At the entrance to the Roman Catholic occupied territory, the bronze and larger than life size statue of Peter by some pious sculptor makes him look rather gormless.

On our way around the lake, we stop to see if there is anything at Magdala but there is only a sort of banner by the side of the road informing us that the tiny ruins (three quarters surrounded by a sort of holiday hotel site, and one quarter bounded by the road) are all that are left of a once-prosperous fishing village. However, just up the hill is the "modern" village of Migdal (which we do not see as the possible connection between the two only dawns on me some time later, when I opine that the ancient village probably went much higher up the hill - the lower part was ruined in some battle or other, while the uphill part survived and was built up again later....Again, something to be checked out when one has the time....

A bit further around the lake, I ask our guide/ driver to kindly take us off his scheduled route to follow a sign advertising "The museum of the ancient boat". The museum itself is much like most museums, but the boat takes the cake for the best thing seen on the entire tour. It is 10 metres long, and I wonder why I am moved to see it. Possibly because it is a real thing from the time of Jesus, not merely some interpretation of some ruin that you can hardly make out. The story of the finding of the boat, and its extraction from the mud of the lake, and the years and effort and money that were required to get it to a state in which it can be seen by the public - all that is very well told in the video show which is offered, and I suppose is part of the reason I am so impressed. Was this one of the boats in which Peter fished, or any of the others who are mentioned in the historical records? Was this a boat in which Jesus himself travelled on one of his many recorded and unrecorded journeys across the lake? These are among the questions that the museum poses in written form near the exhibit. The questions are interesting, but not as interesting as the exhibit itself, though another of the signs there shows all the different kinds of wood that went into the boat, from which it can be deduced that the boat was used over a long time, and (as it was repaired again and again by employing different kinds of wood) was used by relatively poor people, at least at some point in time - presumably as the entire region went from prosperity at the time of Jesus to poverty following the destructio of Jerusalem by the Romans in 70 AD.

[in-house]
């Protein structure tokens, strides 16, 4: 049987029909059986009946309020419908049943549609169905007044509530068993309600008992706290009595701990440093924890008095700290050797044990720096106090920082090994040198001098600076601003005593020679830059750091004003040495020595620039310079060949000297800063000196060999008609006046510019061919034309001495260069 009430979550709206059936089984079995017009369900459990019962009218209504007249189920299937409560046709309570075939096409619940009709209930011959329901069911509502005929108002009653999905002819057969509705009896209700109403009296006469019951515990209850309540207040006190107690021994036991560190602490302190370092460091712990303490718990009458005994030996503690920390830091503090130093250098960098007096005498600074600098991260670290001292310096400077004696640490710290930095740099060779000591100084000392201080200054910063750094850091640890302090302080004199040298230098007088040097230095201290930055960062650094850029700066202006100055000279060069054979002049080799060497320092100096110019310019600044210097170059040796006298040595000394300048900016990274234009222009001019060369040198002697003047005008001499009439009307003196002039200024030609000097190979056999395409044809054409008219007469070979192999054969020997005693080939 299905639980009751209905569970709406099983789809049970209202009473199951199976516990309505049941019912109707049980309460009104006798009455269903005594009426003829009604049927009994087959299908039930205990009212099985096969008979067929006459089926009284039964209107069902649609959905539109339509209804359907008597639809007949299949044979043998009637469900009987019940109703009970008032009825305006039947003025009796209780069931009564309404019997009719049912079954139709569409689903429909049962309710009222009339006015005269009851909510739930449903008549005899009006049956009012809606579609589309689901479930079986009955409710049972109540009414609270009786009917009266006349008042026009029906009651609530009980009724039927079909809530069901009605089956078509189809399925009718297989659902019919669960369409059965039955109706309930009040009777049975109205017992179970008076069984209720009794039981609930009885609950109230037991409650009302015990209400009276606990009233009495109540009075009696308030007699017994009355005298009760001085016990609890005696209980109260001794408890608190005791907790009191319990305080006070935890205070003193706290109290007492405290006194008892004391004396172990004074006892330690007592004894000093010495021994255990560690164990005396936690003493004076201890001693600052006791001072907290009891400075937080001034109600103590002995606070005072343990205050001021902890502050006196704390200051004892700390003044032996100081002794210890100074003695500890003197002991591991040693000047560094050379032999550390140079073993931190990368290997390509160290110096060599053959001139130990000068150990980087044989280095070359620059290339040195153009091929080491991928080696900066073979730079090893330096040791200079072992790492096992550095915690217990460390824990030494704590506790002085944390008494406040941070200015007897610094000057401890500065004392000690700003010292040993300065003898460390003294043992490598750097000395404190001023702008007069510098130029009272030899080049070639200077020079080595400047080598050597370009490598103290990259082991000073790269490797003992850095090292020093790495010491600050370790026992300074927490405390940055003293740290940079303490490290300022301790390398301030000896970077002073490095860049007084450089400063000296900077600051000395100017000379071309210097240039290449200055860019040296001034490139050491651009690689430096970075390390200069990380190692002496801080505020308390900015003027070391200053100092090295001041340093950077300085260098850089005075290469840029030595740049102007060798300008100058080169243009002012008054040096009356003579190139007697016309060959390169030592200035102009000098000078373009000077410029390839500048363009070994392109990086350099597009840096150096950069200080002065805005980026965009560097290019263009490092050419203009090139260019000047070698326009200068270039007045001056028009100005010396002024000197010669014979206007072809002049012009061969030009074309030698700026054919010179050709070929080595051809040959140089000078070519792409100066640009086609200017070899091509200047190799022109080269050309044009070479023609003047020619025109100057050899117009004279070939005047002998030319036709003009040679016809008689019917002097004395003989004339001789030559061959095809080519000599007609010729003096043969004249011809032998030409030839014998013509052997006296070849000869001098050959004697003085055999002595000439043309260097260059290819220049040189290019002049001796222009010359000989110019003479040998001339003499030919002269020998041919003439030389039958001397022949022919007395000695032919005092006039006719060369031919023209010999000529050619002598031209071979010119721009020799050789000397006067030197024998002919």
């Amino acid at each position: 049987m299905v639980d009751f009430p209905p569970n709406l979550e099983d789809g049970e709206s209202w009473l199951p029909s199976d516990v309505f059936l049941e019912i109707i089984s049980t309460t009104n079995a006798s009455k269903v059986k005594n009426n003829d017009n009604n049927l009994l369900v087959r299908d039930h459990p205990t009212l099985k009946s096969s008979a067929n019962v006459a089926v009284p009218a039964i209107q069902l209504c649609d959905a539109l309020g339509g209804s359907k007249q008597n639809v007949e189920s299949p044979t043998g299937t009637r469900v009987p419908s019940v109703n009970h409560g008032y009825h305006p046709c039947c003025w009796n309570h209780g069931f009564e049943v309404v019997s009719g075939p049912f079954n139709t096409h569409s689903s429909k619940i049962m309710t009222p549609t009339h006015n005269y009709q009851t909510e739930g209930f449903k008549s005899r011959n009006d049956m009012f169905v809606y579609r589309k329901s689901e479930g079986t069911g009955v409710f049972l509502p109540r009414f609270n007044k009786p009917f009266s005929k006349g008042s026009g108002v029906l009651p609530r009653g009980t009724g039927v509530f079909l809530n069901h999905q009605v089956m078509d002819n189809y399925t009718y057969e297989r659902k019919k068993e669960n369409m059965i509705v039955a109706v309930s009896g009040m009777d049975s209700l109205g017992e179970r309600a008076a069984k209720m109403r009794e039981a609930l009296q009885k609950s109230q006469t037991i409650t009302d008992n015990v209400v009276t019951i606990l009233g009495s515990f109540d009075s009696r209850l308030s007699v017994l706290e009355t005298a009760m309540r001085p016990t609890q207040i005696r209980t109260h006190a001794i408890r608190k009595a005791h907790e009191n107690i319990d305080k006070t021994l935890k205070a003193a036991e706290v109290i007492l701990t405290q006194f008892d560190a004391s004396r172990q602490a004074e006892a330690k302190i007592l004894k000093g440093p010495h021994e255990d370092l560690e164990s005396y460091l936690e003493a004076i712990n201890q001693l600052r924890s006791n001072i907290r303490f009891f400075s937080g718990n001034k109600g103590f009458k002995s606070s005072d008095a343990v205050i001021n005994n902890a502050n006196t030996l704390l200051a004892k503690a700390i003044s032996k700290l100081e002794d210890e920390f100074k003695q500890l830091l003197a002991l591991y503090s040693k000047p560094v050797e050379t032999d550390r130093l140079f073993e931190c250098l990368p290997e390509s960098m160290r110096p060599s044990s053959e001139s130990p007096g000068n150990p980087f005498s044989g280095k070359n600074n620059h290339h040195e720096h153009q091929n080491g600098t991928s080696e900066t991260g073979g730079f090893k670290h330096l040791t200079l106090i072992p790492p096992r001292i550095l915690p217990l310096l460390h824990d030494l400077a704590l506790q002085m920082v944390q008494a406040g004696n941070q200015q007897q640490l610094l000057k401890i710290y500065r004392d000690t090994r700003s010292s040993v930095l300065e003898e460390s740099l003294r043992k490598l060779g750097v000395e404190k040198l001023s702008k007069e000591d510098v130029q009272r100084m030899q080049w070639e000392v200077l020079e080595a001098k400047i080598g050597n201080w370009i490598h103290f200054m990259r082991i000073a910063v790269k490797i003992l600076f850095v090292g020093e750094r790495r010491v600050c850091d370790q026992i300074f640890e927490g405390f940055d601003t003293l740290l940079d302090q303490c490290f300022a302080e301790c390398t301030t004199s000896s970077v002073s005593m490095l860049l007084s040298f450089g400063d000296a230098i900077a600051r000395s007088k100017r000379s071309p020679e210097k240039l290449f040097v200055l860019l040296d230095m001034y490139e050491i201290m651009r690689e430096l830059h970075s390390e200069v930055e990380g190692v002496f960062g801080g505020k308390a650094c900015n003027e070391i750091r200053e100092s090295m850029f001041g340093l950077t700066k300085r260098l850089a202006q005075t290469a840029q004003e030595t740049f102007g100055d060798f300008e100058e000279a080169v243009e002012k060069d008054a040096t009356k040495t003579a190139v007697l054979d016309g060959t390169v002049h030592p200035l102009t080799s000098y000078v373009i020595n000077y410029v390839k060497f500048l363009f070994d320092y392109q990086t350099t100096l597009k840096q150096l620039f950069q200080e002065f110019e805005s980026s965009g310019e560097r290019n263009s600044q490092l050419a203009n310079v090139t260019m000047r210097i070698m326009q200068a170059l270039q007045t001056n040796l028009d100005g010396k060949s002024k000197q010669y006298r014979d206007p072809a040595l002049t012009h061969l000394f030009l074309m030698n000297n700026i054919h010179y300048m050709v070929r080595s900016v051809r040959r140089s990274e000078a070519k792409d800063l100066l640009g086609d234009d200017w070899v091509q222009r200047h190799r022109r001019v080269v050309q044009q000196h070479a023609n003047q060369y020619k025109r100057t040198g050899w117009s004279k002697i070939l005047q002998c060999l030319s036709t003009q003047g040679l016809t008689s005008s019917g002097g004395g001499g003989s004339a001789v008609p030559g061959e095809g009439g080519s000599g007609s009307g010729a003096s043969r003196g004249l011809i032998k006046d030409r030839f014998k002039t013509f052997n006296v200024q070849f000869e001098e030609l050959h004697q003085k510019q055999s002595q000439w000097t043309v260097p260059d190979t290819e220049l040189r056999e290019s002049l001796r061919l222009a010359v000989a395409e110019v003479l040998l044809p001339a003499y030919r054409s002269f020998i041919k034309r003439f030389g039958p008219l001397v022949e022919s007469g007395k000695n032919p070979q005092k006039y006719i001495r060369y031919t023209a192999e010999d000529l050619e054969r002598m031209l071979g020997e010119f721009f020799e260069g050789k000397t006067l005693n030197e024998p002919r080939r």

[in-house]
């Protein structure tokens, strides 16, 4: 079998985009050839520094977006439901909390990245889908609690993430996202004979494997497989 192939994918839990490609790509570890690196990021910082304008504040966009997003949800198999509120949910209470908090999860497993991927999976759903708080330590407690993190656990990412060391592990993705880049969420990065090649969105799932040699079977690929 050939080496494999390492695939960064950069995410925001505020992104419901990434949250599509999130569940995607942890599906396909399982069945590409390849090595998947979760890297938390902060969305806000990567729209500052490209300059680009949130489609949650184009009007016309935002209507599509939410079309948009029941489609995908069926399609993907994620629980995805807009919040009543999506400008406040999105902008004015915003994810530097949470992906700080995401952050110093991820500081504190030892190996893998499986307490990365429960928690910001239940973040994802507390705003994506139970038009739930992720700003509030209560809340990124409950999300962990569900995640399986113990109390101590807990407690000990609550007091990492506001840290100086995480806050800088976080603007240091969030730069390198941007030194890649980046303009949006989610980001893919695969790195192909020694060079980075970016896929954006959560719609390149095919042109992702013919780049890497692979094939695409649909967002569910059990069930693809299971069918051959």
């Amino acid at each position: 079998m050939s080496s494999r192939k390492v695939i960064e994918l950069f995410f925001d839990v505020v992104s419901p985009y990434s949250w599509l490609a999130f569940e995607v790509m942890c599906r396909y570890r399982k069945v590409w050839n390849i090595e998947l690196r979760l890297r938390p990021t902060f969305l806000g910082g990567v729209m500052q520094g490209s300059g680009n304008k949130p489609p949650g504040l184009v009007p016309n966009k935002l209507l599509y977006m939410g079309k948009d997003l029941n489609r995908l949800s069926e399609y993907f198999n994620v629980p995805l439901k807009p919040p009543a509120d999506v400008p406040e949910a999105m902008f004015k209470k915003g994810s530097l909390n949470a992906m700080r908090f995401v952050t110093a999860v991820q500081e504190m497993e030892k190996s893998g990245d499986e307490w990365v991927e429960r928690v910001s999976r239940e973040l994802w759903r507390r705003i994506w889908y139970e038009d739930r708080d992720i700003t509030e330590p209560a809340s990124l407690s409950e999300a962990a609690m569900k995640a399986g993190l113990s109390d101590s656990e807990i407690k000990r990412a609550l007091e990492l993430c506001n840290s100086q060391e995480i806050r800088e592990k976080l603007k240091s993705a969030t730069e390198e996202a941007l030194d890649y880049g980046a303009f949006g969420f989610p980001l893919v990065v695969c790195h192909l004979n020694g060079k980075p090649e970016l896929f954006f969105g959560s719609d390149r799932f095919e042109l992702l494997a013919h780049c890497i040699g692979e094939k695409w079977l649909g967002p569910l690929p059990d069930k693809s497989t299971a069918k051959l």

I observe that the northern end of the lake is stony and arid, but the middle starts being more hospitable nad the southern valley of the Jordan seems quIite productive and almost green.

We start driving up the Golan Heights, which I mentioned earlier, though we visited it almost at the end of our day-long tour. It is not only extremely hot, even the air is hot. In north India, we call the hot summer wind that blows the "loo". The Heights are what may be described as a single strip of hills, between 1000 and 1300 metres high between the river Jordan on one side, and the plain with the Sea of Galilee on the other. From the Heights, one can see right across the whole plain of Galilee (Israel is a tiny country, and relatively thin). I had not realised it quite so starkly earlier: whoever controls the Heigts controls the water supply for at least the whole of the northern part of the country. From the viewpoint of their national defence, it would not just be extremely stupid for Israelis to give up the Golan Heights, it would be tantamount to national suicide.